Resistance to glyphosate in hairy fleabane and horseweed is a problem in orchards and vineyards in California. Population genetic analyses suggest that glyphosate resistance evolved multiple times in both species, but it is unknown if resistance to other herbicides is also present. Two approaches of research were undertaken to further evaluate herbicide resistance in Conyza sp. in the perennial crop systems of California. In the initial study, the distribution of Conyza sp. in the Central Valley, using a semistructured field survey, was coupled with evaluation of the presence and level of glyphosate resistance in plants grown from field-collected seed. In a subsequent study, single-seed descendants representing distinct genetic groups were self-pollinated in the greenhouse and these accessions were evaluated for response to glyphosate and paraquat. Conyza sp. were commonly found throughout the Central Valley and glyphosate-resistant individuals were confirmed in all field collections of both species. The level of glyphosate resistance among field collections varied from 5- to 21-fold compared with 50% glyphosate resistance (GR50) of the susceptible, with exception of one region with a GR50 similar to the susceptible. When self-pollinated accessions from different genetic groups were screened, the level of glyphosate resistance, on the basis of GR50 values, ranged from 1.7- to 42.5-fold in hairy fleabane, and 5.9- to 40.3-fold in horseweed. Three accessions of hairy fleabane from different genetic groups were also resistant to paraquat (40.1- to 352.5-fold). One glyphosate-resistant horseweed accession was resistant to paraquat (322.8-fold), which is the first confirmed case in California. All paraquat-resistant accessions of Conyza sp. identified so far have also been resistant to glyphosate, probably because glyphosate resistance is already widespread in the state. Because glyphosate and paraquat resistances are found across a wide geographical range and in accessions from distinct genetic groups, multiple resistant Conyza sp. likely developed independently several times in California.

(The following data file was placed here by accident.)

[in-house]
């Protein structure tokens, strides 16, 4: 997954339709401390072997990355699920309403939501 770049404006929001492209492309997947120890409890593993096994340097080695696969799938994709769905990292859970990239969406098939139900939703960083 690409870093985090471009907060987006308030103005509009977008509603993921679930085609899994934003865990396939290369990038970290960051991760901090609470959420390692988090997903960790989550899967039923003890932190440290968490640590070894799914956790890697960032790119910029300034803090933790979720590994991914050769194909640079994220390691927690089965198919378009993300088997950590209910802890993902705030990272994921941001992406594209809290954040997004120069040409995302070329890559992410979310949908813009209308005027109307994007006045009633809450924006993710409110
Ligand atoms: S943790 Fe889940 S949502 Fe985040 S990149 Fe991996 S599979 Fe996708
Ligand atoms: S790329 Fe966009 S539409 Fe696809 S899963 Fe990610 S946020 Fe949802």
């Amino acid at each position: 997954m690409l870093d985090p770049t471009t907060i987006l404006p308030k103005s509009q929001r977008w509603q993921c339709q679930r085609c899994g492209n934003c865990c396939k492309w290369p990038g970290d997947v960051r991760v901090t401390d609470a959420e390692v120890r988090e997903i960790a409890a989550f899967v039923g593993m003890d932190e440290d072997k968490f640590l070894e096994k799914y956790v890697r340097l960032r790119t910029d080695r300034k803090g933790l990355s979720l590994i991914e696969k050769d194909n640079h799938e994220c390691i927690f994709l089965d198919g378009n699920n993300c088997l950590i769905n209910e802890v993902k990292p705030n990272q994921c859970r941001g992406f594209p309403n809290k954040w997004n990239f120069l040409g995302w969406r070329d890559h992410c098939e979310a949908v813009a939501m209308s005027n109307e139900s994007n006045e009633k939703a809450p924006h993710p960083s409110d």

Article written by UC Davis PhD student Caio Brunharo from his dissertation research. It was originally posted in the September 2017 "Weed Management Notes" newsletter from the UC Cooperative Extension office in Glenn County by new weed science and agronomy Farm Advisor Mariano Galla (also a UCD PhD student in weed science!).